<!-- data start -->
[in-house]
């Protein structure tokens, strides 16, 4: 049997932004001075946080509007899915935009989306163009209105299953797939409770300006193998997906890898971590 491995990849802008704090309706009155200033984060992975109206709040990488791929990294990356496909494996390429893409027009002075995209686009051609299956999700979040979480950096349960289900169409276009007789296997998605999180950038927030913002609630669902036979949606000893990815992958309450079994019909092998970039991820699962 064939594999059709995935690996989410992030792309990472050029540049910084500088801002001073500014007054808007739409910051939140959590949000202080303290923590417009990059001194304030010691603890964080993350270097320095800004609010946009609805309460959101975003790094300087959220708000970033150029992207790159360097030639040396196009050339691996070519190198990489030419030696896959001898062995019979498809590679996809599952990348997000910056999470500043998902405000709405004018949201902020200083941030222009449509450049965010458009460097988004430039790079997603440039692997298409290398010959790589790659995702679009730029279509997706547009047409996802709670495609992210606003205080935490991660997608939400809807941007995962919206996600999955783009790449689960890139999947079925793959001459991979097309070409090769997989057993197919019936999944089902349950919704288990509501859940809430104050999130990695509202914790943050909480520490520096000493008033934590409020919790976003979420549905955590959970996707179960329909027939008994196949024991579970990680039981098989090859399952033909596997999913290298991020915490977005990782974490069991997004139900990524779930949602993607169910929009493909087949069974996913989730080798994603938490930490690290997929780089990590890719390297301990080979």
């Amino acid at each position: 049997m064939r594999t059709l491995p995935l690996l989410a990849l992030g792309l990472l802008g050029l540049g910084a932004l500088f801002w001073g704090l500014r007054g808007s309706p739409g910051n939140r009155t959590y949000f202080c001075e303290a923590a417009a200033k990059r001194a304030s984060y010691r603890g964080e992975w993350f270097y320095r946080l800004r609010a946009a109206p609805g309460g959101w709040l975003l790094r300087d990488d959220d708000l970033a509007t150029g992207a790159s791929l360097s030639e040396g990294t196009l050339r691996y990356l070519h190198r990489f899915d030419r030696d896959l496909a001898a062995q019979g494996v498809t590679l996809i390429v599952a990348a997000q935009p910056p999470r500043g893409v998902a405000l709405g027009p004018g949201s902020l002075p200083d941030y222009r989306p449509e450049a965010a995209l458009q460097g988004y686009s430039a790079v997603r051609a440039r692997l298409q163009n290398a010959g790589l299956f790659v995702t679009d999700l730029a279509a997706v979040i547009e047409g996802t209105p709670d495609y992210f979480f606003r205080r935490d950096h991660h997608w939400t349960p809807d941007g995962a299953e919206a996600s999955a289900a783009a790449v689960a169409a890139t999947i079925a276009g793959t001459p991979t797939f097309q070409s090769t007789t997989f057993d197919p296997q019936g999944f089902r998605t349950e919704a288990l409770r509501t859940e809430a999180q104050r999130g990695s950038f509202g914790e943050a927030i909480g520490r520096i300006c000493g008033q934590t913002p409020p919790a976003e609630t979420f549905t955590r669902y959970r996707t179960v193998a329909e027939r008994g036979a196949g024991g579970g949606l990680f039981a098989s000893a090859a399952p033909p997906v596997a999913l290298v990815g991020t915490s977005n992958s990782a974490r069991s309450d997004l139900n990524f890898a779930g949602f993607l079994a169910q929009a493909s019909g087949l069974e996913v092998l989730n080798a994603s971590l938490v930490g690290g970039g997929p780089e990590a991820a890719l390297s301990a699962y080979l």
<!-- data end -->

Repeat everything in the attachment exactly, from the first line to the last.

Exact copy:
[in-house]
């Protein structure tokens, strides 16, 4: 049997932004001075946080509007899915935009989306163009209105299953797939409770300006193998997906890898971590 491995990849802008704090309706009155200033984060992975109206709040990488791929990294990356496909494996390429893409027009002075995209686009051609299956999700979040979480950096349960289900169409276009007789296997998605999180950038927030913002609630669902036979949606000893990815992958309450079994019909092998970039991820699962 064939594999059709995935690996989410992030792309990472050029540049910084500088801002001073500014007054808007739409910051939140959590949000202080303290923590417009990059001194304030010691603890964080993350270097320095800004609010946009609805309460959101975003790094300087959220708000970033150029992207790159360097030639040396196009050339691996070519190198990489030419030696896959001898062995019979498809590679996809599952990348997000910056999470500043998902405000709405004018949201902020200083941030222009449509450049965010458009460097988004430039790079997603440039692997298409290398010959790589790659995702679009730029279509997706547009047409996802709670495609992210606003205080935490991660997608939400809807941007995962919206996600999955783009790449689960890139999947079925793959001459991979097309070409090769997989057993197919019936999944089902349950919704288990509501859940809430104050999130990695509202914790943050909480520490520096000493008033934590409020919790976003979420549905955590959970996707179960329909027939008994196949024991579970990680039981098989090859399952033909596997999913290298991020915490977005990782974490069991997004139900990524779930949602993607169910929009493909087949069974996913989730080798994603938490930490690290997929780089990590890719390297301990080979």
């Amino acid at each position: 049997m064939r594999t059709l491995p995935l690996l989410a990849l992030g792309l990472l802008g050029l540049g910084a932004l500088f801002w001073g704090l500014r007054g808007s309706p739409g910051n939140r009155t959590y949000f202080c001075e303290a923590a417009a200033k990059r001194a304030s984060y010691r603890g964080e992975w993350f270097y320095r946080l800004r609010a946009a109206p609805g309460g959101w709040l975003l790094r300087d990488d959220d708000l970033a509007t150029g992207a790159s791929l360097s030639e040396g990294t196009l050339r691996y990356l070519h190198r990489f899915d030419r030696d896959l496909a001898a062995q019979g494996v498809t590679l996809i390429v599952a990348a997000q935009p910056p999470r500043g893409v998902a405000l709405g027009p004018g949201s902020l002075p200083d941030y222009r989306p449509e450049a965010a995209l458009q460097g988004y686009s430039a790079v997603r051609a440039r692997l298409q163009n290398a010959g790589l299956f790659v995702t679009d999700l730029a279509a997706v979040i547009e047409g996802t209105p709670d495609y992210f979480f606003r205080r935490d950096h991660h997608w939400t349960p809807d941007g995962a299953e919206a996600s999955a289900a783009a790449v689960a169409a890139t999947i079925a276009g793959t001459p991979t797939f097309q070409s090769t007789t997989f057993d197919p296997q019936g999944f089902r998605t349950e919704a288990l409770r509501t859940e809430a999180q104050r999130g990695s950038f509202g914790e943050a927030i909480g520490r520096i300006c000493g008033q934590t913002p409020p919790a976003e609630t979420f549905t955590r669902y959970r996707t179960v193998a329909e027939r008994g036979a196949g024991g579970g949606l990680f039981a098989s000893a090859a399952p033909p997906v596997a999913l290298v990815g991020t915490s977005n992958s990782a974490r069991s309450d997004l139900n990524f890898a779930g949602f993607l079994a169910q929009a493909s019909g087949l069974e996913v092998l989730n080798a994603s971590l938490v930490g690290g970039g997929p780089e990590a991820a890719l390297s301990a699962y080979l």